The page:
Human Journey

Pluto’s 80th “Anniversary”


Pluto and its moon, Charon

—Picture courtesy Johns Hopkins University Applied Physics Laboratory/Southwest Research Institute (JHUAPL/SwRI)

On January 23, 1930, a camera at the Lowell Observatory in Flagstaff, Arizona, took the first of two pictures that would add [at least for a while] a ninth planet to our solar system.

A few months earlier, Kansas native Clyde Tombaugh had been hired by the observatory to search for what was then being called Planet X.

The observatory’s founder, Percival Lowell, had theorized that Planet X was out there and would exert some sort of gravitational influence on Uranus and Neptune.

During his lifetime, Lowell calculated where he thought the mystery planet should be and funded three separate searches for its whereabouts.

Although Lowell died unsatisfied in 1916, his fellows at the observatory continued the search and even built a special camera in 1929 for that purpose.


Tombaugh and a telescope

—Photograph courtesy NASA

The idea was to take pictures of the night sky along what’s known as the ecliptic plane, the band in the sky where most of the other planets orbit, and see if anything moved.

Sure, stars do migrate across the sky as Earth rotates. But the points of light stay in fixed positions relative to each other—making, for example, constellations possible.

However, the ancients noted that some stars “wandered” across the sky, popping up in different constellations over time. These wandering stars, we now know, are the other planets orbiting the sun.

Tombaugh’s job was to compare one picture from the camera with another taken a few days later using what’s called a blink comparator.

This device toggles between two images, kinda like a person quickly closing one eye then the other, to reveal any differences.

When Tombaugh loaded up the January 23 picture of the constellation Gemini with another taken on January 29, this is roughly what he saw:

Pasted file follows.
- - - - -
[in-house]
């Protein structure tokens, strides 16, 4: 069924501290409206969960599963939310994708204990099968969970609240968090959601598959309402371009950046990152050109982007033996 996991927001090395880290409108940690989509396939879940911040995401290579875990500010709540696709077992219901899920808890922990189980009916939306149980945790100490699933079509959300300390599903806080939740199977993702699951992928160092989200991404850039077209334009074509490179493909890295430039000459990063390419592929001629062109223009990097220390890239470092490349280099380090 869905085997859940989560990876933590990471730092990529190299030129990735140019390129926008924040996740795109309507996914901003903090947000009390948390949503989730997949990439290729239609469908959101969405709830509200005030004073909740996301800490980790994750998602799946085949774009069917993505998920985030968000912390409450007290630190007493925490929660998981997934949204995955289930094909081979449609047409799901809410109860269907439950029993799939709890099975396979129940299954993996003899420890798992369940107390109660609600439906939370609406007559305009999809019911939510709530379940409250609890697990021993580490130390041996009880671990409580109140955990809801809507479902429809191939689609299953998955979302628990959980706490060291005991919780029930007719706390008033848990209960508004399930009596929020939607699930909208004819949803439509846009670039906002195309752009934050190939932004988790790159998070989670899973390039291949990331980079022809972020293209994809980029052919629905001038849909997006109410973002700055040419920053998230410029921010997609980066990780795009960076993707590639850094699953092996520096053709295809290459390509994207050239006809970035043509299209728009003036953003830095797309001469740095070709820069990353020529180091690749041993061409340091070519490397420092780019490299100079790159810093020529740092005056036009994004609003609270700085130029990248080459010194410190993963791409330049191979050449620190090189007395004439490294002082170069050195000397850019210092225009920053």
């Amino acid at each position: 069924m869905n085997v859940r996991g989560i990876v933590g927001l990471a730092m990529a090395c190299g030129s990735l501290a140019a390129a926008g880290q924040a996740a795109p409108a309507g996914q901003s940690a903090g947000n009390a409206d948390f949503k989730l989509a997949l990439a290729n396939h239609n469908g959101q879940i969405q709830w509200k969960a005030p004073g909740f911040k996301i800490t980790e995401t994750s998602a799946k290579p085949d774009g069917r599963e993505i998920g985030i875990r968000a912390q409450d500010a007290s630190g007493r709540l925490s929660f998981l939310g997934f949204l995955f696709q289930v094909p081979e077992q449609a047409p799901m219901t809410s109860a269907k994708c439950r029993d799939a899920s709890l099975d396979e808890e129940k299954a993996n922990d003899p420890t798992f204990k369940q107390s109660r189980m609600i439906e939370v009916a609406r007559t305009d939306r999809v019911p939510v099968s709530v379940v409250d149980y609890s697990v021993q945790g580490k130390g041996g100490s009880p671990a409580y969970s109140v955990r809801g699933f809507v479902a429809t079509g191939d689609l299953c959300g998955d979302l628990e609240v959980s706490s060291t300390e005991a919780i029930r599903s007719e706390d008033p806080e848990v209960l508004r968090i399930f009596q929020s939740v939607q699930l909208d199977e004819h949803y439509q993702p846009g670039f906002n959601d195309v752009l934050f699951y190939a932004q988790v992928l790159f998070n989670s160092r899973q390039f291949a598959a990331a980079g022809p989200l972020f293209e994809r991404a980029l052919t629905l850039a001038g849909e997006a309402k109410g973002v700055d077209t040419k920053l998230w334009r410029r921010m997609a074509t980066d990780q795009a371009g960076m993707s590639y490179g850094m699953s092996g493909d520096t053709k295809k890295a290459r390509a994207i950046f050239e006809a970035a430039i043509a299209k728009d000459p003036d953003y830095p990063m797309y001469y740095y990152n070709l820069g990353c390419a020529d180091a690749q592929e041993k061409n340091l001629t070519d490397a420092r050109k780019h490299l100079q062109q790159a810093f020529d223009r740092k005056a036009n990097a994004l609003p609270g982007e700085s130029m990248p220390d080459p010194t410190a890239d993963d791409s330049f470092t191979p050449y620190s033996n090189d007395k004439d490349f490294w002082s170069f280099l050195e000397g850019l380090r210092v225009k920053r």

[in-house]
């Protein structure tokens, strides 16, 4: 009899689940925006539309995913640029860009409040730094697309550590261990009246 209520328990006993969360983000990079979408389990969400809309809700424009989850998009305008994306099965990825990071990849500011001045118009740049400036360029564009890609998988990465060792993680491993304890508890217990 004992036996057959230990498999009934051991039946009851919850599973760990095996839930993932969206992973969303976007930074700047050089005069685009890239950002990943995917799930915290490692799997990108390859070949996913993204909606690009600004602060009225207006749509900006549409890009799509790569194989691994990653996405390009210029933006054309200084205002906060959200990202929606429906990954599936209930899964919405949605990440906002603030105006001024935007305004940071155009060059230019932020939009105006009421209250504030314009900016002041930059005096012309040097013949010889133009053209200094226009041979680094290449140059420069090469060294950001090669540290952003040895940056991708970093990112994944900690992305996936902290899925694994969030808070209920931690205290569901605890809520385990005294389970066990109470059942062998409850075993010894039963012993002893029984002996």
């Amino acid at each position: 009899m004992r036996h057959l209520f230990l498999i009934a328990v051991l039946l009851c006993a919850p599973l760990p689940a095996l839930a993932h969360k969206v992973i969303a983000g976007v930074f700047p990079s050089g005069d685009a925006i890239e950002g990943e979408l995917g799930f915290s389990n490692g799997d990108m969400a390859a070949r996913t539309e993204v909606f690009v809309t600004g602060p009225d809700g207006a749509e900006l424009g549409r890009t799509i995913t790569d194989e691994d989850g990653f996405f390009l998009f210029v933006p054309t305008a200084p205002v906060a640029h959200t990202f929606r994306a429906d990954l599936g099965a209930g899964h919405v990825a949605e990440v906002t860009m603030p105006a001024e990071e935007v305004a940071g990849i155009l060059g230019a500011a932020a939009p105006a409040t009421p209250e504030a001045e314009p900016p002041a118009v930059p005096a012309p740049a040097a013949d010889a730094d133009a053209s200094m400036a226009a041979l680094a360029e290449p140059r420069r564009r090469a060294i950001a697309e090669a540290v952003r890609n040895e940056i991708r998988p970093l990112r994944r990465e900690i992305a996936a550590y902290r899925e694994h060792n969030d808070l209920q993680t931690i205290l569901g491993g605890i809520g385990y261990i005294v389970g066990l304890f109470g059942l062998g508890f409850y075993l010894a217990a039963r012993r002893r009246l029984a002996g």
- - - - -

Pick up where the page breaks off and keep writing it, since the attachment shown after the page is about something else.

Did you see it? That itteh bitteh dot is moving.

Ironically, Pluto is so itteh bitteh that it doesn’t really affect Uranus or Neptune at all: Lowell was wrong on that count, which makes it even more amazing that Tombaugh found the darn thing.

Now technically our man Clyde didn’t look at the two January pictures until February 18, 1930, so that’s the true anniversary of Planet X’s discovery. Later that year the planet was officially named Pluto, on the suggestion of an 11-year-old British lass.

Of course, not too long ago Pluto was deemed no longer a planet—although a few die-hards continue to champion the ousted world.

No matter what you call it, Pluto is one interesting body, which is why NASA has a spaceship called New Horizons zooming toward it and its Kuiper Belt companions even now.

New Horizons, by the by, launched four years ago this past Tuesday, and is slated to arrive at Pluto in 2014.


New Horizons lifts off from Kennedy Space Center

—Photograph by Scott Andrews, NIKON via NASA

The mission should answer some lingering questions about just what is this Pluto thing anyway and how does it fit in the solar system’s family album?

In the meantime, I’m gonna take a moment of silence on Saturday to honor Tombaugh and his persistent blinking. Pluto may be a dwarf planet now, Clyde baby, but you’re still the first American to discover a planet in my book.

  • Laurel Kornfeld

    It is more than “a few diehards” who continue to reject the controversial IAU demotion of Pluto. Please do not blindly accept that decision as fact, as it was voted on by only four percent of the organization’s members, most of whom are not planetary scientists. It was immediately rejected by hundreds of professional astronomers led by New Horizons Principal Investigator Dr. Alan Stern. There are strong scientific reasons for keeping Pluto a planet, as it is in hydrostatic equilibrium and orbits the Sun. It is simply the first of a third class of planets, the dwarf planets (the first two being terrestrials and jovians).

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